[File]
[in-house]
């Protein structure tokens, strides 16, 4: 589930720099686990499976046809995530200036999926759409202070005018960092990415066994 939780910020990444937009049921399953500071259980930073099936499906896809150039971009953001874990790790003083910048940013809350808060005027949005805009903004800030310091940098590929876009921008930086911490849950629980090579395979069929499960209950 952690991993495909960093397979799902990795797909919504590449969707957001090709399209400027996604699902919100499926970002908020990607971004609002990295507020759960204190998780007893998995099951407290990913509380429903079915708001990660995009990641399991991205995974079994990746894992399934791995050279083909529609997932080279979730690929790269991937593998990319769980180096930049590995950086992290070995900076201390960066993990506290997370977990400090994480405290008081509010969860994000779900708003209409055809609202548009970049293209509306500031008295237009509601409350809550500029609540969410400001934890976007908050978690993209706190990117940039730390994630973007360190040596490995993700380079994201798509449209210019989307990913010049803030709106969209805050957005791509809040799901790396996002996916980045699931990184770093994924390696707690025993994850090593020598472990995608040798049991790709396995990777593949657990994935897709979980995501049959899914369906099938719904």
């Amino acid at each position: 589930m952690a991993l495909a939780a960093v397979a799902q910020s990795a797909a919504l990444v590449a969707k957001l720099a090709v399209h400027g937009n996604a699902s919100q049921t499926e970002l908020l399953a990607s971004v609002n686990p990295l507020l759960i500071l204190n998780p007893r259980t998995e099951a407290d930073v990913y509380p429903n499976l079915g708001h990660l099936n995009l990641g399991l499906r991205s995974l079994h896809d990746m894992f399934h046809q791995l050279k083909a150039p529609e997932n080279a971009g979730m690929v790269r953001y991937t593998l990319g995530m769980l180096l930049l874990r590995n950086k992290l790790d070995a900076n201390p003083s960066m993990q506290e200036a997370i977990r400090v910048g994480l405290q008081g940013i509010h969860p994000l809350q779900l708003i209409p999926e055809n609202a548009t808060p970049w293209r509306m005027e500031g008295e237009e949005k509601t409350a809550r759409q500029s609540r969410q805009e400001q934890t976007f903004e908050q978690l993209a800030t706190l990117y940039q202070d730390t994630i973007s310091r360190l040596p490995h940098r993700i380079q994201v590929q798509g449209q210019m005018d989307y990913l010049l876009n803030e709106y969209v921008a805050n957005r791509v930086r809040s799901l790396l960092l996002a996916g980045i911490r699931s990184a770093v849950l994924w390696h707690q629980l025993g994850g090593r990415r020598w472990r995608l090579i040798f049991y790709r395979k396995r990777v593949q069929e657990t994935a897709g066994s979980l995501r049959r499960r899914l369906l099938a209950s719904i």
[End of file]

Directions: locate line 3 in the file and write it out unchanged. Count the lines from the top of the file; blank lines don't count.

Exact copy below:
């Amino acid at each position: 589930m952690a991993l495909a939780a960093v397979a799902q910020s990795a797909a919504l990444v590449a969707k957001l720099a090709v399209h400027g937009n996604a699902s919100q049921t499926e970002l908020l399953a990607s971004v609002n686990p990295l507020l759960i500071l204190n998780p007893r259980t998995e099951a407290d930073v990913y509380p429903n499976l079915g708001h990660l099936n995009l990641g399991l499906r991205s995974l079994h896809d990746m894992f399934h046809q791995l050279k083909a150039p529609e997932n080279a971009g979730m690929v790269r953001y991937t593998l990319g995530m769980l180096l930049l874990r590995n950086k992290l790790d070995a900076n201390p003083s960066m993990q506290e200036a997370i977990r400090v910048g994480l405290q008081g940013i509010h969860p994000l809350q779900l708003i209409p999926e055809n609202a548009t808060p970049w293209r509306m005027e500031g008295e237009e949005k509601t409350a809550r759409q500029s609540r969410q805009e400001q934890t976007f903004e908050q978690l993209a800030t706190l990117y940039q202070d730390t994630i973007s310091r360190l040596p490995h940098r993700i380079q994201v590929q798509g449209q210019m005018d989307y990913l010049l876009n803030e709106y969209v921008a805050n957005r791509v930086r809040s799901l790396l960092l996002a996916g980045i911490r699931s990184a770093v849950l994924w390696h707690q629980l025993g994850g090593r990415r020598w472990r995608l090579i040798f049991y790709r395979k396995r990777v593949q069929e657990t994935a897709g066994s979980l995501r049959r499960r899914l369906l099938a209950s719904i």